You may have noticed that environmental history has influenced my thinking. It ought to be possible to learn from our mistakes, after all. It’s some comfort to know that humans in the past, too, have messed with their environment throughout history, turned forest into desert, polluted rivers, and poisoned themselves!
But we know so much more, in scientific terms, and we have remarkable tools for predicting the results of different courses of action. History—-and our great-grandchildren-—will judge us harshly if we do things now to protect and restore the natural environment we still, in spite of technology, depend on.
When I was in London last week, I got a taste of the past when I went to the Fan Museum in Greenwich.
I adore fans (my publishing company’s logo, in fact, is a fan) and there were beautiful fans from China, Japan, and European countries. What struck me was how their beauty, often, derived from nature. There was a case showing species of turtle from which polished tortoiseshell came. A large case was filled with Victorian presentation fans, the elaborate plumes women often carried when being ‘presented’ to the Queen. Ostriches are not terribly attractive, but their feathers are extraordinary, delicate puffy tips that must catch the faintest whisper of wind. Many of the fans incorporated other bright feathers, often with the species unidentified, and even shiny beetle wings. Some feathers were dyed, but most of the brilliance was direct from nature.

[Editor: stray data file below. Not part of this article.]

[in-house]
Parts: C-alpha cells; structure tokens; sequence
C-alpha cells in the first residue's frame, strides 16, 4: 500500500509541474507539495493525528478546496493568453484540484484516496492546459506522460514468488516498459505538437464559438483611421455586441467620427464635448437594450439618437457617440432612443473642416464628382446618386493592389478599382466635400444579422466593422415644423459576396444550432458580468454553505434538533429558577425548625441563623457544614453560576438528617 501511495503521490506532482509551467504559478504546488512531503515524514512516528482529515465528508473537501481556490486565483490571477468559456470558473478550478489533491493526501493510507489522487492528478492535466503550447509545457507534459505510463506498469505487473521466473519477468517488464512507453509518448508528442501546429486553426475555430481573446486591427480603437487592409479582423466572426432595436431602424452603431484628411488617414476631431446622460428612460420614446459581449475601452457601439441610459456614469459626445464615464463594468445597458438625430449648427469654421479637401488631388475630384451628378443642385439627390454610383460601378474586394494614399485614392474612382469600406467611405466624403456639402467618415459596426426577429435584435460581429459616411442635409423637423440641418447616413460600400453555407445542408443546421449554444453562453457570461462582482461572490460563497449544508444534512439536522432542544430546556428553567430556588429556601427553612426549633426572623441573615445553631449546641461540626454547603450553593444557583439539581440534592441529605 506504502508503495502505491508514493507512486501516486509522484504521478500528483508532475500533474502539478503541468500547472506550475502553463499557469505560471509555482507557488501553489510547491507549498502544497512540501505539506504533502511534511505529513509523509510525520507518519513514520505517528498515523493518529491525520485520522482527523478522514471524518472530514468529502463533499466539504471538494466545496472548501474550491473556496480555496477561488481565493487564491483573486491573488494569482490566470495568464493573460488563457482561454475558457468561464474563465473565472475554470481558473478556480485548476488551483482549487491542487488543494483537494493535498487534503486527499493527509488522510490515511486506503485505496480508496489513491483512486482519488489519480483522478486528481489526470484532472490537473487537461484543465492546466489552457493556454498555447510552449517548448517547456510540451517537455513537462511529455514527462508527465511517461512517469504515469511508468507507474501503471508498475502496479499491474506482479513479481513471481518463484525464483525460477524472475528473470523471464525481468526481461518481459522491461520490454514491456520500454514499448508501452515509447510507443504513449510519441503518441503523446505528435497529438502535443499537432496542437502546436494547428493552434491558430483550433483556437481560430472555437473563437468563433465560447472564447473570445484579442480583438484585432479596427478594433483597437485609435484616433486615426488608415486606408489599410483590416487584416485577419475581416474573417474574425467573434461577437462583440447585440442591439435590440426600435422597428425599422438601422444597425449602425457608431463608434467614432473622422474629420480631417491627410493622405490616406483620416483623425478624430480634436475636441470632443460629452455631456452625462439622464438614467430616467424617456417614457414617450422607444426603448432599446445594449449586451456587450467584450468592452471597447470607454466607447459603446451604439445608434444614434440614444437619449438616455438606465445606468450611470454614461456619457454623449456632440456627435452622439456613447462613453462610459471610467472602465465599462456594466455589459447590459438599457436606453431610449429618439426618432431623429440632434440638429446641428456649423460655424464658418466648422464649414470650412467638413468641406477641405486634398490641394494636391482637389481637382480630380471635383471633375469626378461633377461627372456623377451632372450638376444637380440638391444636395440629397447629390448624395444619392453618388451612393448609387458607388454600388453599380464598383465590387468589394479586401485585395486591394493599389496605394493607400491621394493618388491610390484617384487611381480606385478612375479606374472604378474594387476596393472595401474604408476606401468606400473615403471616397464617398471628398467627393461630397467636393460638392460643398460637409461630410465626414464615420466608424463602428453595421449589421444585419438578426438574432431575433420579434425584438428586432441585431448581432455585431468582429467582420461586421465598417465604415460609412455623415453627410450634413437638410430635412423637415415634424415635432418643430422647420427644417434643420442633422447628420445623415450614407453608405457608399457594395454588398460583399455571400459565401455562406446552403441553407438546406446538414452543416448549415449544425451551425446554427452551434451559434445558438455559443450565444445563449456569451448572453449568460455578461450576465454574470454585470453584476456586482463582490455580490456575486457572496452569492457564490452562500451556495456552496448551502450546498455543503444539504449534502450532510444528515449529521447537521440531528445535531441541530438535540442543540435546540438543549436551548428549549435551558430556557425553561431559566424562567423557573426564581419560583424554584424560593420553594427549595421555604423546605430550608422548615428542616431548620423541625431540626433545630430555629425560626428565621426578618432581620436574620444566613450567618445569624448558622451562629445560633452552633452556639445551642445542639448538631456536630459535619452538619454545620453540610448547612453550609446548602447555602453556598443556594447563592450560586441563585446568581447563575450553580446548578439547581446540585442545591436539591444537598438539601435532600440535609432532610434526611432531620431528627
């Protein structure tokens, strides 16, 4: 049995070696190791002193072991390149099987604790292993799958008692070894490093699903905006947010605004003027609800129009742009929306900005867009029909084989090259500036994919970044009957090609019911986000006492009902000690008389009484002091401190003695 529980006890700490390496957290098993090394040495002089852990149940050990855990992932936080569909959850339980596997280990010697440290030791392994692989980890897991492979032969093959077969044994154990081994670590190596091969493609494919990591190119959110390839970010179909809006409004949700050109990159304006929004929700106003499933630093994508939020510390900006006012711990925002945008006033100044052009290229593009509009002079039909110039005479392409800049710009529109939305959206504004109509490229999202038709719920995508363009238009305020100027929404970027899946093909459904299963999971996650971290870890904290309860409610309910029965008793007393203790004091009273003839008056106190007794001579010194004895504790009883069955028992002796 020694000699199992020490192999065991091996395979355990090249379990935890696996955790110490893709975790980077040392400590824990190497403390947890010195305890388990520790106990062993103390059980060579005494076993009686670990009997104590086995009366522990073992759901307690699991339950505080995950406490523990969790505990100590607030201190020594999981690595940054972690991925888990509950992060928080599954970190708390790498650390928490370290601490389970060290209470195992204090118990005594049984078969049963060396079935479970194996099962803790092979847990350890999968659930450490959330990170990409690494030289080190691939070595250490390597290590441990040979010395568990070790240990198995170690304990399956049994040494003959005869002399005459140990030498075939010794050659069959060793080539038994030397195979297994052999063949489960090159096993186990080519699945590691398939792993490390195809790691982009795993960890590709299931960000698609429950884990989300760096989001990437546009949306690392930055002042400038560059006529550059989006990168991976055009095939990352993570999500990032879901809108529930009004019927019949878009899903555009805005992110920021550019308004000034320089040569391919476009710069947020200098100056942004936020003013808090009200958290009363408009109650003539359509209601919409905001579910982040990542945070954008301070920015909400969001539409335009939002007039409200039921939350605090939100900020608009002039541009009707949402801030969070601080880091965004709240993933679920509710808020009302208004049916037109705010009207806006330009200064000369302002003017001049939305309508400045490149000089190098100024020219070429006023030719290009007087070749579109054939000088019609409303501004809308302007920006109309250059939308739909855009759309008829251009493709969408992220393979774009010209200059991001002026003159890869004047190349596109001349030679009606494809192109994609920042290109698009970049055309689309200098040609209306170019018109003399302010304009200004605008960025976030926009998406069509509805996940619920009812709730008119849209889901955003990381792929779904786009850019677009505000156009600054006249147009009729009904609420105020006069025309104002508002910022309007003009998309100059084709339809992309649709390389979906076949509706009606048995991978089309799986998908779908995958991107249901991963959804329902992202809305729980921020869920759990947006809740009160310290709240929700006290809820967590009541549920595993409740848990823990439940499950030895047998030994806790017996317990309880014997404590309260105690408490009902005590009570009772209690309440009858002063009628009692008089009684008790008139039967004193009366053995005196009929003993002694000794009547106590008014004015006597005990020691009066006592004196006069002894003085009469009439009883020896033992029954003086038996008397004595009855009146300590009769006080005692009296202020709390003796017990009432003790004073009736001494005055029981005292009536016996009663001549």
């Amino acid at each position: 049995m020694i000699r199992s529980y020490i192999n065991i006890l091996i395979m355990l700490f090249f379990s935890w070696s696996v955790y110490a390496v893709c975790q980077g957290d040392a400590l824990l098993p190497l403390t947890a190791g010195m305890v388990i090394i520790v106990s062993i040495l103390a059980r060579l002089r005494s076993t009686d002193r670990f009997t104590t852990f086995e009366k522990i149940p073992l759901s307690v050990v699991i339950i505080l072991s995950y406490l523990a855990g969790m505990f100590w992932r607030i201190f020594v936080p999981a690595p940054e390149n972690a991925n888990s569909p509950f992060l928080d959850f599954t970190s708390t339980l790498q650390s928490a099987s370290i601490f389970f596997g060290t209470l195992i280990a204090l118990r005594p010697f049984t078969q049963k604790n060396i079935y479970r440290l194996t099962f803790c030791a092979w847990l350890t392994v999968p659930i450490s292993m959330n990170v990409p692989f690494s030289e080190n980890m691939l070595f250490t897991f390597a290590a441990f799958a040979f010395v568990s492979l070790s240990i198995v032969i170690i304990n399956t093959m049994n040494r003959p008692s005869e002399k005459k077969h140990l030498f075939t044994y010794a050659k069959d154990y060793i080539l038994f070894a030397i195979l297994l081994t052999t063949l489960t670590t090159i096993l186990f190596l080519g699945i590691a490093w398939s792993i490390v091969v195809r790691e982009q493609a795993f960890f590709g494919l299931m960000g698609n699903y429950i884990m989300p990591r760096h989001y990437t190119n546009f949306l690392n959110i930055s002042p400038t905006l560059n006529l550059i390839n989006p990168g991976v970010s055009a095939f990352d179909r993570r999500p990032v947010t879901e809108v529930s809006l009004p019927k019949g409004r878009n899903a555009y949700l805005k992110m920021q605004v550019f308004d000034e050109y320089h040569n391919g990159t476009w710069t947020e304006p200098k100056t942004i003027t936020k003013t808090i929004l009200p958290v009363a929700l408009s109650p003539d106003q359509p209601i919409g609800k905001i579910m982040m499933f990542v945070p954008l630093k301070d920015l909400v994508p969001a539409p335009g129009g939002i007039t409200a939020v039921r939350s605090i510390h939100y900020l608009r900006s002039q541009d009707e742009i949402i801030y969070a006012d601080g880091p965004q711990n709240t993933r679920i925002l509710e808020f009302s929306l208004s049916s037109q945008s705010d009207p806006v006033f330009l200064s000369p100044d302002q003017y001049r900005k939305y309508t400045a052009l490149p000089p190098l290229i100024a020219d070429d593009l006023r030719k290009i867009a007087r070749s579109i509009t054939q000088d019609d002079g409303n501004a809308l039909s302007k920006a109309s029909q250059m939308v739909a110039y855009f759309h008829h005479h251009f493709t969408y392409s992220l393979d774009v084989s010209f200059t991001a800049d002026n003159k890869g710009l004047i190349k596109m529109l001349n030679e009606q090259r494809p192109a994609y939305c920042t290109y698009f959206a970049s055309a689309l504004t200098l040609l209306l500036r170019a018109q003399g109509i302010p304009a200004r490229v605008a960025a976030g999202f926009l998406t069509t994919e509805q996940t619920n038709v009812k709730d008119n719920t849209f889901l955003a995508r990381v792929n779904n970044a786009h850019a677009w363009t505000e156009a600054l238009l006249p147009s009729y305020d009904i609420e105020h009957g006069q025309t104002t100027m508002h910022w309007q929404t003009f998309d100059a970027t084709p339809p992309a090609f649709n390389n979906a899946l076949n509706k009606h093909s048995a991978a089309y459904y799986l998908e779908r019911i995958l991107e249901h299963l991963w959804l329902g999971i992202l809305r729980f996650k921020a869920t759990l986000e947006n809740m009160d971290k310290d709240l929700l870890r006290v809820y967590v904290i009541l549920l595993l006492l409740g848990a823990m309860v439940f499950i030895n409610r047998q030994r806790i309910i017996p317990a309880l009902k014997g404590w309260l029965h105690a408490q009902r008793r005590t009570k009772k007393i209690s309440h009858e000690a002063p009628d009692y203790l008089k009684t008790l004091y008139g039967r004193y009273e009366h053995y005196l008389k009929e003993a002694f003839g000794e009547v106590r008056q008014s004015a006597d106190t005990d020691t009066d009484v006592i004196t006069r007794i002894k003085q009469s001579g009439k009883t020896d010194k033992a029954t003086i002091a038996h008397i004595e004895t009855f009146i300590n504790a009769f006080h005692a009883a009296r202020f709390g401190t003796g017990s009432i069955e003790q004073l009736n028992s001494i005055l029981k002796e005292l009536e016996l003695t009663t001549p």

What were they thinking, one asks, the people who so profligately ‘harvested’ ivory and turtle shells and birds’ wings? What are we thinking, using clean water from ancient aquifers, timber from irreplaceable forests, and fossil fuels? It’s all a matter of perspective. Maybe what we need is ecological future fiction, to help us value the things we have in time to protect them.